National AFL-CIO President John Sweeney put it this way: "We stand firmly with the Gore campaign for the right of every citizen to vote and to have his or her vote counted." Sweeney added that Bush is "trying to take by coercion and presumption what he failed to show he won legitimately at the ballot box."

BUT, ALAS AND ALACK, as this issue's deadline neared, it appeared that a Republican majority on the United States Supreme Court seemed eager to drive the getaway car in the great election heist of the millennium.


RETIRED UNION LEADER Bob Scarrioffini's ire was triggered by the sharp escalation in the premiums and fees for the Providence Medicare Extra insurance policy of his wife, Jackie.

Scarrioffini, a longtime officer of Portland School Employees Local 140, said the Sisters of Providence Health Plan jumped the cost of Jackie Scarrioffini's Medicare supplement coverage by 99.5 percent. His reaction was to go to the Providence's northeast Portland office and complain vehemently. "We feel sorry for you people" was the Providence response, he told the NW Labor Press.

MRS. SCARRIOFFINI'S monthly premium will jump from $35 to $69.50 on Jan. 1, 2001. Here are some of the other cost escalations in her coverage: Office visit co-pays for specialists will double to $20. Outpatient surgery co-pays will zoom from $10 to $75 per use. Ambulance service co-pays will go from zero to $50, with the charge to be waived if the patient is admitted to one of the Sisters of Providence hospitals.

In-patient hospital care co-pays will skyrocket from zero to $300, as will inpatient mental health care.

"I'm concerned about how retirees are going to make it with these kinds of rate increases," Scarrioffini told the Labor Press.

Bob, himself, is more fortunate than his wife because his Medicare supplemental insurance, while also with Providence, is part of a group plan through the Public Employees Retirement System (PERS). He said the increases to PERS enrollees were minimal - in the $10 and $15 range. Bob is in PERS because he worked as a custodian for the Portland School District. He's a 36-year member of Local 140 and held the offices of president, vice president and secretary-treasurer in his three decades as a union officer. He was a vice president in the Oregon State Council of Service Employees.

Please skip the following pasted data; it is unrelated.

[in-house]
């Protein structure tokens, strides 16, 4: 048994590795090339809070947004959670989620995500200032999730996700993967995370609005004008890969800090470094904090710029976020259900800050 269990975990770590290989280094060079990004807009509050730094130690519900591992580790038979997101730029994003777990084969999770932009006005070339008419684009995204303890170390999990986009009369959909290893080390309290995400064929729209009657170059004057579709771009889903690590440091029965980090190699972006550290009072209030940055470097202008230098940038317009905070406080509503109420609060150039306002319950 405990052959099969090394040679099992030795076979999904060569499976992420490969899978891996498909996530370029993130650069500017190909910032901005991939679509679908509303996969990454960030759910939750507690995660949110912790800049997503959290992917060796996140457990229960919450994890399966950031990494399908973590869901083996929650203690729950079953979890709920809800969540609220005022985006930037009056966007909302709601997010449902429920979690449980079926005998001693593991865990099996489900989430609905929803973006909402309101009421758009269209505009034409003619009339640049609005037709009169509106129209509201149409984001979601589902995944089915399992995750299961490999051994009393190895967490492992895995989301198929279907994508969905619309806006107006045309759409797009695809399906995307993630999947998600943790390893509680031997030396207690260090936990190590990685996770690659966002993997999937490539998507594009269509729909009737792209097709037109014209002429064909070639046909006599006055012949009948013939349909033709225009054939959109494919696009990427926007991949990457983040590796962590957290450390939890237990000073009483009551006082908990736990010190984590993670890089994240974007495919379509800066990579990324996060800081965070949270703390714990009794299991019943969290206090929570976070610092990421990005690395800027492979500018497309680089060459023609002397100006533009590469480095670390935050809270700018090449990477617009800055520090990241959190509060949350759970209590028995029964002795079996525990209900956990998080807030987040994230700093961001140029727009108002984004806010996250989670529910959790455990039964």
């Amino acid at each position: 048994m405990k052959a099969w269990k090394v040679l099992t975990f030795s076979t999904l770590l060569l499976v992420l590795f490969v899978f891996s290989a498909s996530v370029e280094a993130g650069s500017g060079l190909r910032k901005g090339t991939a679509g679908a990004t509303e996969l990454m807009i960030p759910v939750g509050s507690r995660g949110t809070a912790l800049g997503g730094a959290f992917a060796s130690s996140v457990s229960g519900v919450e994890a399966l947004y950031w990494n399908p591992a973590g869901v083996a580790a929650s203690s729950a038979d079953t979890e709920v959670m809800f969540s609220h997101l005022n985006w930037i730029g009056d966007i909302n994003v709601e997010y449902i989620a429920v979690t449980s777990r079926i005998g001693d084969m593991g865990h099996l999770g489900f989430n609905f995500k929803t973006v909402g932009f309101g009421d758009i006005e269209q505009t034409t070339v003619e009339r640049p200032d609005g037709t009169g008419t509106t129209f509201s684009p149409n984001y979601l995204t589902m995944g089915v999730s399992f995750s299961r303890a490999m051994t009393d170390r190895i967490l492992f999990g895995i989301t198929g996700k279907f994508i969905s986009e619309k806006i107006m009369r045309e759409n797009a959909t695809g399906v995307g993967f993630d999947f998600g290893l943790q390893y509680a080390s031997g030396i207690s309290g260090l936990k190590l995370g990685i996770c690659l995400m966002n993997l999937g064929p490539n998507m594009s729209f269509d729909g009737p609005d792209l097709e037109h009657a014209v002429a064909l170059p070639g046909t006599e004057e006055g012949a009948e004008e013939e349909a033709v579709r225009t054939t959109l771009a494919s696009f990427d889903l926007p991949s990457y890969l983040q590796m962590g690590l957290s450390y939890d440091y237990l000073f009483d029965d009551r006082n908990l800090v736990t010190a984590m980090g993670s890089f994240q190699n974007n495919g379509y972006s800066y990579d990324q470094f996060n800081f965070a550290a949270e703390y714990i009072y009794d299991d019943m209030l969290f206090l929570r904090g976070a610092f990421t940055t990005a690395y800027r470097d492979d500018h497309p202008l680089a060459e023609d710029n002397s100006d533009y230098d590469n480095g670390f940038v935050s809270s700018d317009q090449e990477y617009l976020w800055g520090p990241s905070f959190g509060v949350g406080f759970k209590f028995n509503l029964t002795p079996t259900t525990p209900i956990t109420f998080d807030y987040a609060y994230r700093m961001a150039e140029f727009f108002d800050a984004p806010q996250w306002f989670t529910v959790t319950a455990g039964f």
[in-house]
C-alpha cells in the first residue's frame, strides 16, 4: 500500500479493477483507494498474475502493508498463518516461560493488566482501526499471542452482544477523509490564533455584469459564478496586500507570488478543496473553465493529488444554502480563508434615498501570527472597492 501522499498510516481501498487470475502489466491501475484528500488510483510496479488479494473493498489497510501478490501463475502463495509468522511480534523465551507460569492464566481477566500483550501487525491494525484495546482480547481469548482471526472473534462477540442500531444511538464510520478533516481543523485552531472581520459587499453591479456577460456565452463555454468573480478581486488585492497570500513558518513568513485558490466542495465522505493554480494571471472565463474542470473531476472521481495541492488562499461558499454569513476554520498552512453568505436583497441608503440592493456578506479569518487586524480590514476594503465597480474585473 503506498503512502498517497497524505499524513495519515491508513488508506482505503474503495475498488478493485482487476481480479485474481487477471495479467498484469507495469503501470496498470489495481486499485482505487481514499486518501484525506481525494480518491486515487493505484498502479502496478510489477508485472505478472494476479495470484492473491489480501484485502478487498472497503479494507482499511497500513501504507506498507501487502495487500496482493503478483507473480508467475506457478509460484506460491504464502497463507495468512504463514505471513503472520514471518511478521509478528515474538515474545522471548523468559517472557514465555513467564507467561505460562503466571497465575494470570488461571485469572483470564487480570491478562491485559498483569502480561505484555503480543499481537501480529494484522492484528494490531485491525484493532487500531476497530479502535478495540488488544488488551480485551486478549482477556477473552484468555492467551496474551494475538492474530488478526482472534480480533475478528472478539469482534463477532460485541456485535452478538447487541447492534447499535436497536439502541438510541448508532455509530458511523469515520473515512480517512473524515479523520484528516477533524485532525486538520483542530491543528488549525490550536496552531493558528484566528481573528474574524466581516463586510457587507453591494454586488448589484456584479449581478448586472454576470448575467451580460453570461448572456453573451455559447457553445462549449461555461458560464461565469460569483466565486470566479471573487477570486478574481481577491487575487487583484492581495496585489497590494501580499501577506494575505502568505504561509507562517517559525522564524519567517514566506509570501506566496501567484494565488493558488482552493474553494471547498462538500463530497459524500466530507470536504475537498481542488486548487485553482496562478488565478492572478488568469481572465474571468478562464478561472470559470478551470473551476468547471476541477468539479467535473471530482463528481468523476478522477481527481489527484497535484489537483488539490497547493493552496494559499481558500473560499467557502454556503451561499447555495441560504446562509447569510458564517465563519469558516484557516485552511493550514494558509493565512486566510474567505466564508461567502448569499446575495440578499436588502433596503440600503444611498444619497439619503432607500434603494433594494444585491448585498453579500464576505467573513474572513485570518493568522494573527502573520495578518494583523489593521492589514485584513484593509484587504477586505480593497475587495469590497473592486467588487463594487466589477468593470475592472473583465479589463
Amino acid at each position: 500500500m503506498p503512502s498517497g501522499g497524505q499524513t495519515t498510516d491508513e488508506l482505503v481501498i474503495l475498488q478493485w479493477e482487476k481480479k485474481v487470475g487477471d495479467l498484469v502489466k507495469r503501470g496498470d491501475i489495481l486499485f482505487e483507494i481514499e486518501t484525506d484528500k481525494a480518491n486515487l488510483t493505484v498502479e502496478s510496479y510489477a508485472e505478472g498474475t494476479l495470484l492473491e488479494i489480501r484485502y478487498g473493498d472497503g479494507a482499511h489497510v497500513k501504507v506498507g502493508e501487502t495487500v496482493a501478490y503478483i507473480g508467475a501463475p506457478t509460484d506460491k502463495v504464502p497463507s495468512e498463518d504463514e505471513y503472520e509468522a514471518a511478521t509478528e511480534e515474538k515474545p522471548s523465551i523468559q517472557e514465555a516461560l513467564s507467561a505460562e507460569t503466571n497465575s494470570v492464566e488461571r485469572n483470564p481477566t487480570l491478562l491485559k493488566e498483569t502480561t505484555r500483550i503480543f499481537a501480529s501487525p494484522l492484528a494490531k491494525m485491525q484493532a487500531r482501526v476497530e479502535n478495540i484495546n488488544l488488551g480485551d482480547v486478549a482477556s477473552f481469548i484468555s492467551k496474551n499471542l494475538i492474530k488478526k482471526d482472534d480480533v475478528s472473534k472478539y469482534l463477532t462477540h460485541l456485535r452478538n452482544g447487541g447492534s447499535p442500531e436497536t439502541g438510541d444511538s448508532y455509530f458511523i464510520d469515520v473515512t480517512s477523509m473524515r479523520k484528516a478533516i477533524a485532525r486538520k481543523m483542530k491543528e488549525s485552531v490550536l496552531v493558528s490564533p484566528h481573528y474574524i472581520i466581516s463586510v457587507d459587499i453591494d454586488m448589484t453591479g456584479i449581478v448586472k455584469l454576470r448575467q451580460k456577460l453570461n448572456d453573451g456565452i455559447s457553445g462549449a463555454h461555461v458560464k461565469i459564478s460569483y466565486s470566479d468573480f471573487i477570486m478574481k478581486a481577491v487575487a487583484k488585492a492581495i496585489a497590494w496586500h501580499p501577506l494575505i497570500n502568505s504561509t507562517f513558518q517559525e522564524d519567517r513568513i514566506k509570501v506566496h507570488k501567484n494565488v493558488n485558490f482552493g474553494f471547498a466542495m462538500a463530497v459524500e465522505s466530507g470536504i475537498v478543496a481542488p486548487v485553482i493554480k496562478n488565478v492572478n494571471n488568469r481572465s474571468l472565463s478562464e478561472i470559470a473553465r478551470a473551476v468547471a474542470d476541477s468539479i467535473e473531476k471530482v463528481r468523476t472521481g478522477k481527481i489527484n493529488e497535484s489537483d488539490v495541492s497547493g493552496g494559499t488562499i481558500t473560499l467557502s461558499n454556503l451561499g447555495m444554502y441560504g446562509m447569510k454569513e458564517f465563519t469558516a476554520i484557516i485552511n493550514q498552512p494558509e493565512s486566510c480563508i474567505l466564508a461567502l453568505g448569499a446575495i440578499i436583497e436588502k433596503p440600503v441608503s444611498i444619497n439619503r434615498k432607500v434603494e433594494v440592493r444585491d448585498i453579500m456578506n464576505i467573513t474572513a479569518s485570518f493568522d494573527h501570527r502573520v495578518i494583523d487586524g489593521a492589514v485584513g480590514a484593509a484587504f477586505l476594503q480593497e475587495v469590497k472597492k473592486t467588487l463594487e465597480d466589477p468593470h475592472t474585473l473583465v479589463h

BOB'S WIFE, JACKIE, did not have the benefit of a union in her job as a banquet waitress in a downtown hotel. She retired on disability 14 years ago after she injured her back while lifting a heavy tub of ashtrays. She suffered four herniated discs.

Scarrioffini said that retired workers should pay close attention to changes in the fee and premium schedules of their Medicare supplemental or Medigap insurance and their health maintenance organization, and to shop around for the best deal.

When Scarrioffini was employed as a school custodian he took an interest in the students at the schools where he worked by teaching them how to tie fishing flies, and he took many of them fishing.


THE NIHILISTS - such as motor-mouth William Lee (Bill) Sizemore and millionaire Frank Eisenzimmer of Oregon Taxpayers United, millionaires Don McIntire, Loren Parks, Mark Hemstreet and others - peddle a number of political lines, including one that Oregonians, especially themselves, are over-taxed.

That's not so, however, according to 1999 figures compiled by the Associated Press news service based on statistics issued by the United States Census Bureau.

According to the AP, Oregon ranks 35th among the 50 states in per capita state taxes. Oregon's per person state taxes total $1,610.72. The U.S. average is $1,835.27.